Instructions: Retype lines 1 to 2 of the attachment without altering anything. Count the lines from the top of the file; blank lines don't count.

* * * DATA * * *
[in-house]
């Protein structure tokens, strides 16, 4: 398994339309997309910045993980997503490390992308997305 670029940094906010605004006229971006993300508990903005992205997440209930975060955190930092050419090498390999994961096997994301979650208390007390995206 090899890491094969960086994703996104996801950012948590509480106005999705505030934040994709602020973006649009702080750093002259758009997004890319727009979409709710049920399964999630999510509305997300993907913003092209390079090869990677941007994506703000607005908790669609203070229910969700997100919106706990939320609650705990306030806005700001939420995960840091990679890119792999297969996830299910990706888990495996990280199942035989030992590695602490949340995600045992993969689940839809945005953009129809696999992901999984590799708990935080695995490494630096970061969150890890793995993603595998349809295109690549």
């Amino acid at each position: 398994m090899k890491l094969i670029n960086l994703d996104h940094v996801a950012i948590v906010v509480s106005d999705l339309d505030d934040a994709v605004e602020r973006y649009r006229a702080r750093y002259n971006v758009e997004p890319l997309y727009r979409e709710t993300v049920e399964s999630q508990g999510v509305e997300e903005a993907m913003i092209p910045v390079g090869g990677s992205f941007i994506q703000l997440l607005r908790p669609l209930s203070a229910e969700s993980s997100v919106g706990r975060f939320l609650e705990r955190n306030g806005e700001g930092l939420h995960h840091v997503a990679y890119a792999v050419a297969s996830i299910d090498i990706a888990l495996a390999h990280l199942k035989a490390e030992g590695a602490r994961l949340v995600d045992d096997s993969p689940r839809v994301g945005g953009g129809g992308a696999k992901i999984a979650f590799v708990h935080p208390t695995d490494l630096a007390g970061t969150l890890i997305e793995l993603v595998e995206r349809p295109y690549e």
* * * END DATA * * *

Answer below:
[in-house]
């Protein structure tokens, strides 16, 4: 398994339309997309910045993980997503490390992308997305 670029940094906010605004006229971006993300508990903005992205997440209930975060955190930092050419090498390999994961096997994301979650208390007390995206 090899890491094969960086994703996104996801950012948590509480106005999705505030934040994709602020973006649009702080750093002259758009997004890319727009979409709710049920399964999630999510509305997300993907913003092209390079090869990677941007994506703000607005908790669609203070229910969700997100919106706990939320609650705990306030806005700001939420995960840091990679890119792999297969996830299910990706888990495996990280199942035989030992590695602490949340995600045992993969689940839809945005953009129809696999992901999984590799708990935080695995490494630096970061969150890890793995993603595998349809295109690549």